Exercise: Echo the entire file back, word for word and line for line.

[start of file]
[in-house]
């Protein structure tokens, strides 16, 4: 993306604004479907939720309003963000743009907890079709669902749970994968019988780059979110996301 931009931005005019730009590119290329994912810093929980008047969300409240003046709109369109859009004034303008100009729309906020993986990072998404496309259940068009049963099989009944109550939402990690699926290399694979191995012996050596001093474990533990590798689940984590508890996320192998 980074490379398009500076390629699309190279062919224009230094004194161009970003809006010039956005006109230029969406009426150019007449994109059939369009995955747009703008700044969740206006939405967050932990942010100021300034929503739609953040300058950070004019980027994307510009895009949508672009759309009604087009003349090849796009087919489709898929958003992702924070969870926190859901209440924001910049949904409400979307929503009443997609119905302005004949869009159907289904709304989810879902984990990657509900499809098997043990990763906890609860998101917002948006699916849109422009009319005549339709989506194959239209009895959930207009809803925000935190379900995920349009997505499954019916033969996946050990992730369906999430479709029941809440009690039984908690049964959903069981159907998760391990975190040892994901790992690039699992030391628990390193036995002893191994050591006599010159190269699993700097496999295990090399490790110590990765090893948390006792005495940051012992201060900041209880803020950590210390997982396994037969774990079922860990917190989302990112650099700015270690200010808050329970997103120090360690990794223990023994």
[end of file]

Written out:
[in-house]
């Protein structure tokens, strides 16, 4: 993306604004479907939720309003963000743009907890079709669902749970994968019988780059979110996301 931009931005005019730009590119290329994912810093929980008047969300409240003046709109369109859009004034303008100009729309906020993986990072998404496309259940068009049963099989009944109550939402990690699926290399694979191995012996050596001093474990533990590798689940984590508890996320192998 980074490379398009500076390629699309190279062919224009230094004194161009970003809006010039956005006109230029969406009426150019007449994109059939369009995955747009703008700044969740206006939405967050932990942010100021300034929503739609953040300058950070004019980027994307510009895009949508672009759309009604087009003349090849796009087919489709898929958003992702924070969870926190859901209440924001910049949904409400979307929503009443997609119905302005004949869009159907289904709304989810879902984990990657509900499809098997043990990763906890609860998101917002948006699916849109422009009319005549339709989506194959239209009895959930207009809803925000935190379900995920349009997505499954019916033969996946050990992730369906999430479709029941809440009690039984908690049964959903069981159907998760391990975190040892994901790992690039699992030391628990390193036995002893191994050591006599010159190269699993700097496999295990090399490790110590990765090893948390006792005495940051012992201060900041209880803020950590210390997982396994037969774990079922860990917190989302990112650099700015270690200010808050329970997103120090360690990794223990023994």